With post-Easter hearings to kick off on Tuesday 6 April, the commission has set aside
four days for President Cyril Ramaphosa, who is scheduled to appear on 22 and 23 April, and again on 28 and 29 April.
Norma Gigaba and her soon-to-be ex-husband Malusi Gigaba,
the former Minister of Public Enterprises, Home Affairs and Finance, have both publicly
referred to their upcoming appearances, while former parastatal executives Anoj Singh
and Matshela Koko are among several witnesses scheduled to return to conclude their testimony.
And the commission is also expected to hear further evidence in two key streams –
money flow and law enforcement. The witness list is not publicly available yet, but it may be a long one.
As a result of the known schedule, indications are that the commission might have a
tough time squeezing in the testimony of other crucial players in the State Capture saga.
Fewer than 20 of those individuals or entities on a list of 101 that was presented to the
commission by a range of civil society organisations in October 2020 have thus far appeared.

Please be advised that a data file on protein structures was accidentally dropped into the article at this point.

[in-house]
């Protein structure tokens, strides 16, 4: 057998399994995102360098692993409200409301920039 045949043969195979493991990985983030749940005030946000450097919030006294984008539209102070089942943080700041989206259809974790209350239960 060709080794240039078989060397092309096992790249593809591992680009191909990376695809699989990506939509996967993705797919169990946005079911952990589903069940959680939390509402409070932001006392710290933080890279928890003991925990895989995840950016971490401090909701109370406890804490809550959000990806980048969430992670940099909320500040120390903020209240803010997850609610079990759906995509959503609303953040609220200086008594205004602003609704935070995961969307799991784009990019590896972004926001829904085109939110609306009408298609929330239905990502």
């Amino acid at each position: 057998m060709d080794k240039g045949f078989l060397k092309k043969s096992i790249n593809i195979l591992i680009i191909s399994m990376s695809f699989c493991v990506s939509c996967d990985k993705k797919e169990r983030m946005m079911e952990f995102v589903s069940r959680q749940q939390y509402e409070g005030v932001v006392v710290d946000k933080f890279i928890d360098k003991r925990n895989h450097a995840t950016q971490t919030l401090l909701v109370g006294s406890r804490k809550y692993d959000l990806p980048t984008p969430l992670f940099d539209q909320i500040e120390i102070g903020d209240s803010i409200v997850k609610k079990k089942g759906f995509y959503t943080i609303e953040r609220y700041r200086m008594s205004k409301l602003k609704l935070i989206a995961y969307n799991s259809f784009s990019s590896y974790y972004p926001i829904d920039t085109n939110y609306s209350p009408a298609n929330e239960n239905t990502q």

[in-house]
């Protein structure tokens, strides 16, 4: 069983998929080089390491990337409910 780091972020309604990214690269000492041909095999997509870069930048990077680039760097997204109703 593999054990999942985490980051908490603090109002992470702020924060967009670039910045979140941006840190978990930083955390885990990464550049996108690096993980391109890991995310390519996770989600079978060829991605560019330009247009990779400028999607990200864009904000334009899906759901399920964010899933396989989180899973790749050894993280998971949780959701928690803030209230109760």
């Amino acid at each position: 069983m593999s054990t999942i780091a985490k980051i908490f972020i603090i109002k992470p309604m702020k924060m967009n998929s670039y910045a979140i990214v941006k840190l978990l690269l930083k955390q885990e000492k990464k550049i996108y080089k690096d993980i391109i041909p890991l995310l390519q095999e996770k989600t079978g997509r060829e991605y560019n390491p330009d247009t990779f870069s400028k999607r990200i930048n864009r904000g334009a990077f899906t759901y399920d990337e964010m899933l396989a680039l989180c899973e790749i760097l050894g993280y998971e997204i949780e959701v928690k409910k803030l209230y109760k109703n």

That list included local and international firms such as Bain, Standard Bank, Nedbank and the Bank of Baroda, among others.
The commission lost a significant amount of time as a result of the Covid-19 disruptions,
but it has attempted to make up that time with evening and sometimes weekend sittings.
Justice Zondo, during a detailed media briefing in December 2020, said that since August
2018 the commission had had 323 days of oral evidence, heard testimony from about 278
witnesses, had issued in excess of 2,300 notices to implicated parties (3.3s) and issued
summonses to more than 2,700 individuals or entities.
Among the key staff, executives or directors of parastatal boards who have not yet
testified but who have been named in testimony are Eskom’s Edwin Mabelane, Prish
Govender, Romeo Kumalo and Chwayita Mabude.